For Participants & Caregivers
The ABC-DS study aims to better understand the connections between Down syndrome and Alzheimer’s disease to help with treatment and prevention.
Why Should I Participate?
If you’re reading this, you care about this fight. People who care are people who can make a difference.
If you are a person with Down syndrome who participates in the study, or their sibling control, you are compensated for your time and travel expenses.
In return, you’re helping drive discoveries for you and your community.
How Big is ABC-DS?
The ABC-DS study has already enrolled almost 300 participants. We’ll continue working with our volunteers while aiming to recruit 550 participants and 50 sibling controls. ABC-DS is committed to recruiting a diverse representation of adults with Down syndrome.
Participants enrolled and counting
Research project requests
Scans (194 MRIs; 130 Tau PETs; 149 amyloid PETs)
The Participation Process
A handful of visits can make all the difference in the fight against Alzheimer’s disease. When you partner with us, your participation will be felt by countless people who will benefit from this important research.
You will return to see us at 16, 32 and 48 months and then at some point later for a similar visit.
Participation in the ABC-DS study involves:
Completing study enrollment and consent forms.
Visiting one of our research sites for a general medical exam.
Providing blood samples.
Completing puzzles and games.
Taking pictures of your brain.
You will also complete questionnaires at each visit.
These are questions your caregiver fills out that provide researchers with information about your activities, abilities and medical history.
Our blood carries many markers and clues that can help identify risk for Alzheimer’s and other diseases. We will do a total of four blood tests over four years. Some of these tests are similar to those you would get in a doctor’s office during a physical. Blood will also be stored to help future researchers asking critical questions related to Down syndrome and Alzheimer’s. Your help now will continue to help research for many years after you are finished participating.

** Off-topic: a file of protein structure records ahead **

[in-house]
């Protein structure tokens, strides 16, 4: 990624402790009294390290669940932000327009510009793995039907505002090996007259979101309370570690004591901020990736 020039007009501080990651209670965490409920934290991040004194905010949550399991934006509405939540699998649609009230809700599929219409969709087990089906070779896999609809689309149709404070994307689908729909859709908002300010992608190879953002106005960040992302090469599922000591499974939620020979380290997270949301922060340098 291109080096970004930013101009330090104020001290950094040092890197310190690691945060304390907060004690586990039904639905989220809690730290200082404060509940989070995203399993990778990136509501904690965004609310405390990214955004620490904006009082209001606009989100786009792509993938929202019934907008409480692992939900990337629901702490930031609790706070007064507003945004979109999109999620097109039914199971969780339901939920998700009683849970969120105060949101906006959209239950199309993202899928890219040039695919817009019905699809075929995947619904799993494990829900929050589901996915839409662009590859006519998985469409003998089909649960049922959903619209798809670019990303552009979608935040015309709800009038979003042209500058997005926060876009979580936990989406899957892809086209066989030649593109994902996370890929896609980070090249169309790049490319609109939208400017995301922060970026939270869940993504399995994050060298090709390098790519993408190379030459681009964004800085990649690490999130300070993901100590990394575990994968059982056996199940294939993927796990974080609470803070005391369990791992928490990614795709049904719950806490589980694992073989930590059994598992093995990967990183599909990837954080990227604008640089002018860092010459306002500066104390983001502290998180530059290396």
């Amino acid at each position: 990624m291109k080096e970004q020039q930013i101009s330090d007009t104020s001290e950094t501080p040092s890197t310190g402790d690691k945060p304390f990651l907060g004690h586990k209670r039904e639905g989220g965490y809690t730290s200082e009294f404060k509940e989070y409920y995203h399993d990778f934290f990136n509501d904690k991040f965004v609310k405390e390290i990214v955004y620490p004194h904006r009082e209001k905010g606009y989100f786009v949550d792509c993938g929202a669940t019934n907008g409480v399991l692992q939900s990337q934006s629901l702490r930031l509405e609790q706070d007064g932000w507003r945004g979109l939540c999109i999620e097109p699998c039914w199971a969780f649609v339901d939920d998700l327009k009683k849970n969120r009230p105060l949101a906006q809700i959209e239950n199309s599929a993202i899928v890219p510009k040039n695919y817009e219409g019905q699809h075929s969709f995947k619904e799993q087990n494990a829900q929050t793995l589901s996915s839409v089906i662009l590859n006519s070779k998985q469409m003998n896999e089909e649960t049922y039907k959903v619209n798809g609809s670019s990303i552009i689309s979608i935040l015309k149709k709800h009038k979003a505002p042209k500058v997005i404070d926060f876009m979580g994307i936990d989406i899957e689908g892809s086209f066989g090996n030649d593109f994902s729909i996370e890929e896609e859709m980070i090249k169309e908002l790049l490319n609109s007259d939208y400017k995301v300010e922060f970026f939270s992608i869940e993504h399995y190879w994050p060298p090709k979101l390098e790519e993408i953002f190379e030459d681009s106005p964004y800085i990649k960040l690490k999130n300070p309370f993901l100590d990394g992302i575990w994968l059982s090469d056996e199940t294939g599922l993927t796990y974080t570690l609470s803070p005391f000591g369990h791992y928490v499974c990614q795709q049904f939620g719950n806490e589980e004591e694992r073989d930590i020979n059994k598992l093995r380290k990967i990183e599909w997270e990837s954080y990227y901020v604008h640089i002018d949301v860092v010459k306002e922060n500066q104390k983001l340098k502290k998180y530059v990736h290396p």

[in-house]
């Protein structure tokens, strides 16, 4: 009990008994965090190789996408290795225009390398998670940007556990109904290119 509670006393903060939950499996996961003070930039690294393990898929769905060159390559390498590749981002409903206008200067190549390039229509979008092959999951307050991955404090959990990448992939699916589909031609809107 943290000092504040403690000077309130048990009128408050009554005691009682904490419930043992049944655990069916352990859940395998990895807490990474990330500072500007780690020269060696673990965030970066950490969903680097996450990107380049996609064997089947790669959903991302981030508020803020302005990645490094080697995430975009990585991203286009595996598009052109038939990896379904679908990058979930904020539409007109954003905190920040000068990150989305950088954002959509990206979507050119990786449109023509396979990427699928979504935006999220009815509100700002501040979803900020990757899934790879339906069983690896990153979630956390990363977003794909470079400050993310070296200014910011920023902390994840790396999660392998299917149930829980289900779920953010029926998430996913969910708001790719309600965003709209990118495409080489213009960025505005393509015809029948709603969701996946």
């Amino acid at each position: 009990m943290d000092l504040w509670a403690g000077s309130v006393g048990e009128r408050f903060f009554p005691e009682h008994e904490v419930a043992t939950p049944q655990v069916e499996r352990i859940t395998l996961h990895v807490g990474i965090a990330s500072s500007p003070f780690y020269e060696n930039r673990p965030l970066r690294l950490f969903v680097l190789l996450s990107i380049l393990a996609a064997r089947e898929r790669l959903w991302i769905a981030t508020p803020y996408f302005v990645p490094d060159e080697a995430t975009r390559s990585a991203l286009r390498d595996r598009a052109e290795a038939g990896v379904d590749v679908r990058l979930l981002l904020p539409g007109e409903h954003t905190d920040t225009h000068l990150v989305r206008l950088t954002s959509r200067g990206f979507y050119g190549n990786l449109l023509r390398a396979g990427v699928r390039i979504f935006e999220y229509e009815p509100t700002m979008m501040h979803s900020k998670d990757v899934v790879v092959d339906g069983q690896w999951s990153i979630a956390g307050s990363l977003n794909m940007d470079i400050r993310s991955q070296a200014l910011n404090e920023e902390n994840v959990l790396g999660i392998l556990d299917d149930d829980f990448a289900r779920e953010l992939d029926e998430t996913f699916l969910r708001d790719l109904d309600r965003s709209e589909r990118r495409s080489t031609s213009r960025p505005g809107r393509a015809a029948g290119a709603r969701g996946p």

You will play memory games and puzzles–don’t worry, you won’t be graded on these tests!
A lumbar puncture is a safe procedure with minimal discomfort. We take a sample of cerebrospinal fluid (CSF), a liquid that surrounds your brain and spinal cord. This fluid carries important clues about age-related changes in the brain of people with Down’s syndrome.
Brain donation is a medical procedure that takes place after someone passes away. The brain is removed and preserved for medical research on Alzheimer’s in people with Down syndrome. Brain donations are incredibly valuable for scientific knowledge and may lead to better treatments and help countless people in the future. Samples are sent to researchers all over the country, and even around the world and this generous donation lasts decades. Learn more about brain donation here.
Find a Location
All ABC-DS sites are actively recruiting study participants. We have multiple research clinics across the United States and in the United Kingdom that are eagerly partnering with new recruits in the fight against Alzheimer’s disease in Down syndrome.
University of Pittsburgh (Coordinating Center), Pittsburgh, PA
University of Wisconsin, Waisman Center, Madison, WI
Renee A Makuch
University of Cambridge, Cambridge, UK
University of Kentucky, Sanders-Brown Center on Aging & Kentucky Neuroscience Institute, Lexington, KY
Washington University in St. Louis School of Medicine, St. Louis, MO
NYS Institute for Basic Research/Columbia University Irving Medical Center, New York
University of California, Irvine, Irvine, CA
Eric Doran, MS
Harvard Medical School / Massachusetts General Hospital, Boston, MA
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